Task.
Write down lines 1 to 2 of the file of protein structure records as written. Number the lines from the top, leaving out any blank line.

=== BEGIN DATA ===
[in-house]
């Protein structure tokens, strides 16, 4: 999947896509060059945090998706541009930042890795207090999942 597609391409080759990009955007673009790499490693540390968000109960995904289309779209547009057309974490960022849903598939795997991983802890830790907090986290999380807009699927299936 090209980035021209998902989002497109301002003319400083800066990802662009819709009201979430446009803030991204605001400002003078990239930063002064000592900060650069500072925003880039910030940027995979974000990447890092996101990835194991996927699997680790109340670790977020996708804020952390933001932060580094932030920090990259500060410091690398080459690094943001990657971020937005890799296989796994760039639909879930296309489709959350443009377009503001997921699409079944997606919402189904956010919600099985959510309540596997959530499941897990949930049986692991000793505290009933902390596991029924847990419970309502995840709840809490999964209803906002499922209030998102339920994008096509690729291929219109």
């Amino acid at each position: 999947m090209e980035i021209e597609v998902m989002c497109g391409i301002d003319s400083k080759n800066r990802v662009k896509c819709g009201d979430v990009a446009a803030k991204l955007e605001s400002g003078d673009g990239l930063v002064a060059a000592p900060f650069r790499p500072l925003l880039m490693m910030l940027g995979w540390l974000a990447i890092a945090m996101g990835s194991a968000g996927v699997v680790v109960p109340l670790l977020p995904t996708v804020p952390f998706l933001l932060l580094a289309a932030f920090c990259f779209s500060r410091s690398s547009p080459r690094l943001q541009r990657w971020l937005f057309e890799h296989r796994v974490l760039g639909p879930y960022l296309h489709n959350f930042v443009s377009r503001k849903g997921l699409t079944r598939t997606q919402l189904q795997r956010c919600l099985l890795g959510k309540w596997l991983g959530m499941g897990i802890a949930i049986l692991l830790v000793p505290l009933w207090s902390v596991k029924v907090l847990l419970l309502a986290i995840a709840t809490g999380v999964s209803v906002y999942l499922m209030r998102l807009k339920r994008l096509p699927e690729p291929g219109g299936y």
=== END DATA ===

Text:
[in-house]
């Protein structure tokens, strides 16, 4: 999947896509060059945090998706541009930042890795207090999942 597609391409080759990009955007673009790499490693540390968000109960995904289309779209547009057309974490960022849903598939795997991983802890830790907090986290999380807009699927299936 090209980035021209998902989002497109301002003319400083800066990802662009819709009201979430446009803030991204605001400002003078990239930063002064000592900060650069500072925003880039910030940027995979974000990447890092996101990835194991996927699997680790109340670790977020996708804020952390933001932060580094932030920090990259500060410091690398080459690094943001990657971020937005890799296989796994760039639909879930296309489709959350443009377009503001997921699409079944997606919402189904956010919600099985959510309540596997959530499941897990949930049986692991000793505290009933902390596991029924847990419970309502995840709840809490999964209803906002499922209030998102339920994008096509690729291929219109």